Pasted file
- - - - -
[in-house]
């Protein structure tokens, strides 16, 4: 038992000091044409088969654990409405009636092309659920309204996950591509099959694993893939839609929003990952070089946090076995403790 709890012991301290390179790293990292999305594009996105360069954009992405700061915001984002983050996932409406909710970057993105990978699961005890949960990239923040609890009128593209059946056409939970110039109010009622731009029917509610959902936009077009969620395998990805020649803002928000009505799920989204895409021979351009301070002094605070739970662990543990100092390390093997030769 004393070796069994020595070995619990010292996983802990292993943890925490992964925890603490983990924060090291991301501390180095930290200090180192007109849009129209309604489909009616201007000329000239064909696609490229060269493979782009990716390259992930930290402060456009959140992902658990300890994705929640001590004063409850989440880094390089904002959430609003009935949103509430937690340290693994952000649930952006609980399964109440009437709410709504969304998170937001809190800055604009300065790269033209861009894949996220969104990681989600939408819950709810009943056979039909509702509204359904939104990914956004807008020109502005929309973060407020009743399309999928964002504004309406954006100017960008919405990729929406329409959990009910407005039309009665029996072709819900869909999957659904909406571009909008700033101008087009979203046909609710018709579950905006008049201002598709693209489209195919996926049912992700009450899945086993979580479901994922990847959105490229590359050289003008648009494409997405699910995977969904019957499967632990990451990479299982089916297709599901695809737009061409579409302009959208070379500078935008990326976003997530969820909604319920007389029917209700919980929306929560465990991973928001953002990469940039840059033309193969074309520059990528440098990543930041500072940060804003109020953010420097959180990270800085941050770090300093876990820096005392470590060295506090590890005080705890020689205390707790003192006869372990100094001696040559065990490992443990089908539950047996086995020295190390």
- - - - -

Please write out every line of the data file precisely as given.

[in-house]
């Protein structure tokens, strides 16, 4: 038992000091044409088969654990409405009636092309659920309204996950591509099959694993893939839609929003990952070089946090076995403790 709890012991301290390179790293990292999305594009996105360069954009992405700061915001984002983050996932409406909710970057993105990978699961005890949960990239923040609890009128593209059946056409939970110039109010009622731009029917509610959902936009077009969620395998990805020649803002928000009505799920989204895409021979351009301070002094605070739970662990543990100092390390093997030769 004393070796069994020595070995619990010292996983802990292993943890925490992964925890603490983990924060090291991301501390180095930290200090180192007109849009129209309604489909009616201007000329000239064909696609490229060269493979782009990716390259992930930290402060456009959140992902658990300890994705929640001590004063409850989440880094390089904002959430609003009935949103509430937690340290693994952000649930952006609980399964109440009437709410709504969304998170937001809190800055604009300065790269033209861009894949996220969104990681989600939408819950709810009943056979039909509702509204359904939104990914956004807008020109502005929309973060407020009743399309999928964002504004309406954006100017960008919405990729929406329409959990009910407005039309009665029996072709819900869909999957659904909406571009909008700033101008087009979203046909609710018709579950905006008049201002598709693209489209195919996926049912992700009450899945086993979580479901994922990847959105490229590359050289003008648009494409997405699910995977969904019957499967632990990451990479299982089916297709599901695809737009061409579409302009959208070379500078935008990326976003997530969820909604319920007389029917209700919980929306929560465990991973928001953002990469940039840059033309193969074309520059990528440098990543930041500072940060804003109020953010420097959180990270800085941050770090300093876990820096005392470590060295506090590890005080705890020689205390707790003192006869372990100094001696040559065990490992443990089908539950047996086995020295190390």